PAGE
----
Kiev decided it was not enough to imprison Russian ‘collaborators’ and that they had to be eliminated, Valentin Nalivaichenko has claimed The site of an explosion at a cafe in St. Petersburg that killed war correspondent Vladlen Tatarsky © RIA Novosti

The Security Service of Ukraine (SBU) has a dedicated assassination program responsible for taking out Russian “collaborators,” the former head of the agency, Valentin Nalivaichenko, has claimed in an interview with The Economist.

According to the former official, the special SBU division dates back to at least 2015 and was formed from the elite fifth counterintelligence directorate, after Ukraine’s leaders at the time decided that imprisoning people was not enough.

“We reluctantly came to the conclusion that we needed to eliminate people,” Nalivaichenko told the British magazine.

The Economist noted that the unit has been linked to the assassinations of Donbass commanders such as Mikhail Tolstykh, aka ‘Givi’, who was killed in a rocket attack in 2017, Arsen Pavlov, aka ‘Motorola’, who was blown up in an elevator in 2016, and Aleksandr Zakharchenko, the first head of the Donetsk People’s Republic, who was killed in a restaurant bombing in 2018.

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Ukrainian intelligence insiders also reportedly told the outlet that the SBU’s fifth directorate currently plays a “central role” in operations against Russia, and that it has carried out attacks such as bombing the Crimean Bridge.

According to The Economist, Ukrainian President Vladimir Zelensky is “understood to authorize the most controversial operations,” while other decisions are often delegated.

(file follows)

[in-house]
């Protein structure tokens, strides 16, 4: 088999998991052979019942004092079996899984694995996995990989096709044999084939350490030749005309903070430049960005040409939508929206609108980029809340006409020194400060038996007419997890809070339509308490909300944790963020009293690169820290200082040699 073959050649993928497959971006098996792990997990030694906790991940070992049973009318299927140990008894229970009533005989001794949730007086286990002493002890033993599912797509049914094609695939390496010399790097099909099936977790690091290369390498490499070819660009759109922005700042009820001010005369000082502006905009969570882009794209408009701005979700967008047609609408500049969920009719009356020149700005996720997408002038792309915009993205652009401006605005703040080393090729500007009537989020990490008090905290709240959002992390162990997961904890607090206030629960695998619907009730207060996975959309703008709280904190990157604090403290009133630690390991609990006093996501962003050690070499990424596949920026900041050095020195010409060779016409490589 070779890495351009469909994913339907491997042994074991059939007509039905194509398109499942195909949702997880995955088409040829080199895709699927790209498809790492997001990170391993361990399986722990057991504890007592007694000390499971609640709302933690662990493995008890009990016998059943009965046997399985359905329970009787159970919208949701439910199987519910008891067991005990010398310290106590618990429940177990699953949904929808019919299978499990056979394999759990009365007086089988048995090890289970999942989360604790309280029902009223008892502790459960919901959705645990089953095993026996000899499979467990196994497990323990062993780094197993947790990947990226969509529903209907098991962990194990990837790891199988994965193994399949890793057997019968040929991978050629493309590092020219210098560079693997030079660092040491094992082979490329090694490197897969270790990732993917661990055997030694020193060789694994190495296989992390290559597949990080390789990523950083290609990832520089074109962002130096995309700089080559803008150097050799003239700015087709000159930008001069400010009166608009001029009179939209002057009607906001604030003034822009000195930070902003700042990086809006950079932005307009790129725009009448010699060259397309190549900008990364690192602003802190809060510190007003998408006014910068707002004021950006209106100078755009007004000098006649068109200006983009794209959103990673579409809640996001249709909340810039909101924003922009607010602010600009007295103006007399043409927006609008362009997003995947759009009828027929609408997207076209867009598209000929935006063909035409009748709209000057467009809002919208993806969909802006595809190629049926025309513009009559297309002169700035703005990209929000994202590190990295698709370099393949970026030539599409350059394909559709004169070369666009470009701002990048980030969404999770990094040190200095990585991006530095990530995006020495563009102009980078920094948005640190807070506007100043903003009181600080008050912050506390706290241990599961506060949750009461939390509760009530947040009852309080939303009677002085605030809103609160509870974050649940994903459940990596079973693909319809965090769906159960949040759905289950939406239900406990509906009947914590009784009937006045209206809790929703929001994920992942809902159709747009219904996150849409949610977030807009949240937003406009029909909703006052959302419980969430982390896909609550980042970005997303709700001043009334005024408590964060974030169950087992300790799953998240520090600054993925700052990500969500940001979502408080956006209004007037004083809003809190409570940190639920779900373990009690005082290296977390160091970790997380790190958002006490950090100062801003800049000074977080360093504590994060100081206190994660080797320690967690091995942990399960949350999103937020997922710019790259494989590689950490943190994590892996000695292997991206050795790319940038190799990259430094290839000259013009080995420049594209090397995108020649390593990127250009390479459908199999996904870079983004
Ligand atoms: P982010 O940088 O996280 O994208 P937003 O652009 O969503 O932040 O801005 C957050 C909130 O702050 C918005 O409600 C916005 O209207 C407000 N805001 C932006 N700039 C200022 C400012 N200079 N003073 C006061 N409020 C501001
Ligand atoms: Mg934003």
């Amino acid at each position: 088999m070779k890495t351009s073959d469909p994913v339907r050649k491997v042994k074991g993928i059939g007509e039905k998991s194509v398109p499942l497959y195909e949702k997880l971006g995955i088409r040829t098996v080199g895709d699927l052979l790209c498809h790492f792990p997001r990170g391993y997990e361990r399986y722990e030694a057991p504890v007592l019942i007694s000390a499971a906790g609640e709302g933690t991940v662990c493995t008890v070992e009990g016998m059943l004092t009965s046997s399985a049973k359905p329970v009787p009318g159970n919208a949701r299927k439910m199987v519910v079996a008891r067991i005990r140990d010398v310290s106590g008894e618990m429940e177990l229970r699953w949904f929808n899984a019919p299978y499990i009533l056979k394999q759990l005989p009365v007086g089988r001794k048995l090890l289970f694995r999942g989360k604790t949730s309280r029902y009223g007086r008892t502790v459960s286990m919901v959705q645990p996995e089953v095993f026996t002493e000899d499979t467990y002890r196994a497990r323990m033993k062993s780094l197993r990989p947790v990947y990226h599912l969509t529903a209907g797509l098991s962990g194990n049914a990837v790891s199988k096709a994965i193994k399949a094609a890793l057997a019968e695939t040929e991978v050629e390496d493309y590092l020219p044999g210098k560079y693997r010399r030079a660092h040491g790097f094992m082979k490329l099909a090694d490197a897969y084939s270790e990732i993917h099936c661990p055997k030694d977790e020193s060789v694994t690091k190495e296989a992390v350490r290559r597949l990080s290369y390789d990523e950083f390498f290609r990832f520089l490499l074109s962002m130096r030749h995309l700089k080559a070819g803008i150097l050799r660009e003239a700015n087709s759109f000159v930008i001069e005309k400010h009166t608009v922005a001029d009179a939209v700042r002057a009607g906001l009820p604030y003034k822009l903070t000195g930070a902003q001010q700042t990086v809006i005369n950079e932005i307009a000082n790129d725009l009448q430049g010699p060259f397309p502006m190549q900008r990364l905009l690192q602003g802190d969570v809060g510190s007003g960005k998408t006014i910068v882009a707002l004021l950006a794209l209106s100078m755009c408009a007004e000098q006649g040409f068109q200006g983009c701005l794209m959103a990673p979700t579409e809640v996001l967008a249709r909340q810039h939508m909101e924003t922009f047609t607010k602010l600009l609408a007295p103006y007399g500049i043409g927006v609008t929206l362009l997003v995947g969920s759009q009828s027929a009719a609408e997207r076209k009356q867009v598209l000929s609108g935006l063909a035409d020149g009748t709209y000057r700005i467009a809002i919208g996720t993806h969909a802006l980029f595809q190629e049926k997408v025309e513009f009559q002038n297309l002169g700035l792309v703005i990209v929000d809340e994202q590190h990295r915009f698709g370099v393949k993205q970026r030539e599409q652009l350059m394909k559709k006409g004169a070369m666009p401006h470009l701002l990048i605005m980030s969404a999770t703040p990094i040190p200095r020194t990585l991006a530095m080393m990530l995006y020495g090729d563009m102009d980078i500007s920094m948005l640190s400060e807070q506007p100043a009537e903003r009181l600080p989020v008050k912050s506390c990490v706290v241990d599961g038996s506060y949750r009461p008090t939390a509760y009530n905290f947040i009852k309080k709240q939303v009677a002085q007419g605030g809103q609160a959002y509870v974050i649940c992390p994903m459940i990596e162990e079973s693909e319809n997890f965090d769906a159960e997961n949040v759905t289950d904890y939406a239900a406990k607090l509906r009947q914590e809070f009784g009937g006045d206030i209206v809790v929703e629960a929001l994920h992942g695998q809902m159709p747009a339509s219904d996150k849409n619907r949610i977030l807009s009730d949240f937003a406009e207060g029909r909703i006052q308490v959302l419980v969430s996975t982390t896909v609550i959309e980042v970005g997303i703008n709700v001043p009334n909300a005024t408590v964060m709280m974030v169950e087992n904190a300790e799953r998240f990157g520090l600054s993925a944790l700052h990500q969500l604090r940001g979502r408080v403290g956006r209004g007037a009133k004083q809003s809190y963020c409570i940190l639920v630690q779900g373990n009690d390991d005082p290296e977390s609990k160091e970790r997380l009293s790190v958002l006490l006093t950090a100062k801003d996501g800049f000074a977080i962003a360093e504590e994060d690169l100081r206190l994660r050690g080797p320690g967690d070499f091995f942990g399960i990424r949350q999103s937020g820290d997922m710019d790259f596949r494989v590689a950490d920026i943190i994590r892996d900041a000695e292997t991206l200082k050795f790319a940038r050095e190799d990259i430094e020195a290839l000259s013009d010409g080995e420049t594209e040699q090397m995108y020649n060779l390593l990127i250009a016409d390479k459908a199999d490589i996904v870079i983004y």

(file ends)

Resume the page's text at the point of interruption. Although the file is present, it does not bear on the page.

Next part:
Since the conflict between Russia and Ukraine broke out in February last year, Kiev’s security services are believed to have been responsible for several high-profile killings of Russian journalists and public officials. These include the August 2022 car bomb assassination of Darya Dugina – the daughter of Russian philosopher Aleksandr Dugin – and the killing of military blogger Maxim Fomin (also known as Vladlen Tatarsky) in a bomb attack in St. Petersburg in April of this year.

Several of the Ukrainian insiders interviewed by The Economist admitted that they were disturbed by the targeting of “mid-level” targets. “It makes me uncomfortable,” one former SBU fifth-directorate officer said, claiming that some killings were designed to “impress the president rather than bring victory any closer.” The former spy also admitted concerns that Kiev’s assassination campaign appears to be “driven by impulse rather than logic,” the outlet said.

Moscow has repeatedly accused Ukraine of adopting terrorist tactics, and has criticized its Western backers for allegedly turning a blind eye to its activities.